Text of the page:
Full year reported earnings per share increased 7%, benefiting from US tax reform, while full year reported operating profit increased 23% due to lower restructuring charges and the impact of acquisitions.

Full year sales increased by 5.4% to US$13.6bn, primarily driven by acquisitions, and were flat on a like for like basis.

For 2019 Kellogg’s expects currency neutral net sales growth of 3%-4% and organic net sales growth of 1%-2%.

Operating profit on a currency neutral basis will be flat, while adjusted earnings per share is expected to decline by 5%-7%.

CEO Steve Cahillane commented: “2018 was an important year for us, in which we pivoted to growth after successfully reducing our cost structure in recent years.

“We still have a lot of work to do, but we have made great strides toward reshaping our portfolio toward growth, revitalising key brands and developing capabilities. Our stabilisation of a declining net sales trend and our improved in-market performance around the world are clear signs of this progress.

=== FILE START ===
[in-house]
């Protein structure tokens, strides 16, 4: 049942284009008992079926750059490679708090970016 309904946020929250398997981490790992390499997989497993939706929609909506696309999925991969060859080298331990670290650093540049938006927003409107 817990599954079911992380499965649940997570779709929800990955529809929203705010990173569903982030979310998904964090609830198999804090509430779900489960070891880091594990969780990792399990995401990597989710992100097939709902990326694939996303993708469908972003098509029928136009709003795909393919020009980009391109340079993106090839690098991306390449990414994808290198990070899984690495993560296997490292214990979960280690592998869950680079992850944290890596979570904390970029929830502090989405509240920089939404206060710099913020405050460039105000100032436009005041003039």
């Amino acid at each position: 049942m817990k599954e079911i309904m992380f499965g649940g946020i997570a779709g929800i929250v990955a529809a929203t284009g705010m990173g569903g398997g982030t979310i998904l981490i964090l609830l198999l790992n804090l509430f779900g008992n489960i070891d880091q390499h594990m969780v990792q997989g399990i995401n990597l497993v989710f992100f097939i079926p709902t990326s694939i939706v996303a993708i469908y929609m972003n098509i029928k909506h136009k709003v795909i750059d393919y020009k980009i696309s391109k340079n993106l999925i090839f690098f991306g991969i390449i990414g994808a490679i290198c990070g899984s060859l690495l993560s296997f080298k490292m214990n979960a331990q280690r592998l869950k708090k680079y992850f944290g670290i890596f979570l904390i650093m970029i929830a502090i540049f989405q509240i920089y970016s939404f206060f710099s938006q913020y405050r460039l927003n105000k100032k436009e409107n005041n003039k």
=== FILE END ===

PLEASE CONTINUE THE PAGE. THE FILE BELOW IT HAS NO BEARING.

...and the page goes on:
“This investment and progress will be evidence again in 2019, setting us on a path for sustainable, profitable growth over time.”

Kellogg’s shares fell 5.6% yesterday to $55.84.

In this week’s issue of The Grocer there is analysis of Unilever’s acqusition of Graze, Burton’s Biscuits’ deal for Thomas Fudges, two meat crowdfunding campaigns, rising costs eat into Yeo Valley profits and more.

See The Grocer’s finance page later today for full details.

On the markets this morning, the FTSE 100 is up 0.3% to 7,112.2pts so far today.

Early risers include Bakkavor (BAKK), up 2.9% to 144p, Ocado (OCDO), up 1.3% to 884.8p and Nichols (NICL), up 1.2% to 1,466.7p.